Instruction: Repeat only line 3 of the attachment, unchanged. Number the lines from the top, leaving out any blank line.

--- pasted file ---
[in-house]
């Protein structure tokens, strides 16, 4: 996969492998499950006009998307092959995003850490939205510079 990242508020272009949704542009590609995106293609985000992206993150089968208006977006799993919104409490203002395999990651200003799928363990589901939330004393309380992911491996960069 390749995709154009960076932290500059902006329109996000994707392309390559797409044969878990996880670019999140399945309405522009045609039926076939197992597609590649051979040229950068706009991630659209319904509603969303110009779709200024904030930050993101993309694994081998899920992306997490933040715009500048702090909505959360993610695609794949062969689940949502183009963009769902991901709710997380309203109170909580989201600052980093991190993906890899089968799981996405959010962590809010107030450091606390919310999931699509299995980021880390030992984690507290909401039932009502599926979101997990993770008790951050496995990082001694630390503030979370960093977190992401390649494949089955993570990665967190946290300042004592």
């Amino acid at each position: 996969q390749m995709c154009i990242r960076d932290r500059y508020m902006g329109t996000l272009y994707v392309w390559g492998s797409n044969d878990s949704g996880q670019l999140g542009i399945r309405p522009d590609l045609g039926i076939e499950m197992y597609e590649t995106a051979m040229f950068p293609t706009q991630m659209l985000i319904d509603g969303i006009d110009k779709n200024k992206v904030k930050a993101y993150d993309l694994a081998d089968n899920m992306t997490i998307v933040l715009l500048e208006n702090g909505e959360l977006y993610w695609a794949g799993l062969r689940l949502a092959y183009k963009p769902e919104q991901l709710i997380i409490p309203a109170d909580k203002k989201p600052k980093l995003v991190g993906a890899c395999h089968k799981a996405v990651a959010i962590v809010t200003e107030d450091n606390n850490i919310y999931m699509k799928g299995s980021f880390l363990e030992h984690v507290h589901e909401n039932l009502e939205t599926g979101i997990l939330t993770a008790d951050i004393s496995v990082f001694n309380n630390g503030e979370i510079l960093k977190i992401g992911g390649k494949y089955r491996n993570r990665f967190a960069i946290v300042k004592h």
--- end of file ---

């Amino acid at each position: 996969q390749m995709c154009i990242r960076d932290r500059y508020m902006g329109t996000l272009y994707v392309w390559g492998s797409n044969d878990s949704g996880q670019l999140g542009i399945r309405p522009d590609l045609g039926i076939e499950m197992y597609e590649t995106a051979m040229f950068p293609t706009q991630m659209l985000i319904d509603g969303i006009d110009k779709n200024k992206v904030k930050a993101y993150d993309l694994a081998d089968n899920m992306t997490i998307v933040l715009l500048e208006n702090g909505e959360l977006y993610w695609a794949g799993l062969r689940l949502a092959y183009k963009p769902e919104q991901l709710i997380i409490p309203a109170d909580k203002k989201p600052k980093l995003v991190g993906a890899c395999h089968k799981a996405v990651a959010i962590v809010t200003e107030d450091n606390n850490i919310y999931m699509k799928g299995s980021f880390l363990e030992h984690v507290h589901e909401n039932l009502e939205t599926g979101i997990l939330t993770a008790d951050i004393s496995v990082f001694n309380n630390g503030e979370i510079l960093k977190i992401g992911g390649k494949y089955r491996n993570r990665f967190a960069i946290v300042k004592h």